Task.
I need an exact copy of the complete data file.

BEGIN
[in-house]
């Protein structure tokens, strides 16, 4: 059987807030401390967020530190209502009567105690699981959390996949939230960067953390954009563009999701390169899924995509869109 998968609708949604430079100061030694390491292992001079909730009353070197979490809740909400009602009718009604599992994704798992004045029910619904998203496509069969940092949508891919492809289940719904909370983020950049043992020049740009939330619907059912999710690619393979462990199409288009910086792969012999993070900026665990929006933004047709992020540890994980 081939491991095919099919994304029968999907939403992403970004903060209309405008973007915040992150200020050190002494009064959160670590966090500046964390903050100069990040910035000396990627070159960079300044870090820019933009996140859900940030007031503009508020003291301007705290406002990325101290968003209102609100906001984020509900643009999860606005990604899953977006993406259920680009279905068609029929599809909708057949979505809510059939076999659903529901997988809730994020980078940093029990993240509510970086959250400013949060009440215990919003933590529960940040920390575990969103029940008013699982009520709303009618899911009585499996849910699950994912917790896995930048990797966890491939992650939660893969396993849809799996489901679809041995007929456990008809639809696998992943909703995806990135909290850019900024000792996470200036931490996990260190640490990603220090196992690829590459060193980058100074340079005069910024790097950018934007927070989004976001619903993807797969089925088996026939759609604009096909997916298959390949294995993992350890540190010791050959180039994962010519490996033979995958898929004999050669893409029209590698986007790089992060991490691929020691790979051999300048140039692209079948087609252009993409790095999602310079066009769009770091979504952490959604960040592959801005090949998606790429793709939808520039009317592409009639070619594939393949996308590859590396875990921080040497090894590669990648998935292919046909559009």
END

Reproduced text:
[in-house]
């Protein structure tokens, strides 16, 4: 059987807030401390967020530190209502009567105690699981959390996949939230960067953390954009563009999701390169899924995509869109 998968609708949604430079100061030694390491292992001079909730009353070197979490809740909400009602009718009604599992994704798992004045029910619904998203496509069969940092949508891919492809289940719904909370983020950049043992020049740009939330619907059912999710690619393979462990199409288009910086792969012999993070900026665990929006933004047709992020540890994980 081939491991095919099919994304029968999907939403992403970004903060209309405008973007915040992150200020050190002494009064959160670590966090500046964390903050100069990040910035000396990627070159960079300044870090820019933009996140859900940030007031503009508020003291301007705290406002990325101290968003209102609100906001984020509900643009999860606005990604899953977006993406259920680009279905068609029929599809909708057949979505809510059939076999659903529901997988809730994020980078940093029990993240509510970086959250400013949060009440215990919003933590529960940040920390575990969103029940008013699982009520709303009618899911009585499996849910699950994912917790896995930048990797966890491939992650939660893969396993849809799996489901679809041995007929456990008809639809696998992943909703995806990135909290850019900024000792996470200036931490996990260190640490990603220090196992690829590459060193980058100074340079005069910024790097950018934007927070989004976001619903993807797969089925088996026939759609604009096909997916298959390949294995993992350890540190010791050959180039994962010519490996033979995958898929004999050669893409029209590698986007790089992060991490691929020691790979051999300048140039692209079948087609252009993409790095999602310079066009769009770091979504952490959604960040592959801005090949998606790429793709939808520039009317592409009639070619594939393949996308590859590396875990921080040497090894590669990648998935292919046909559009």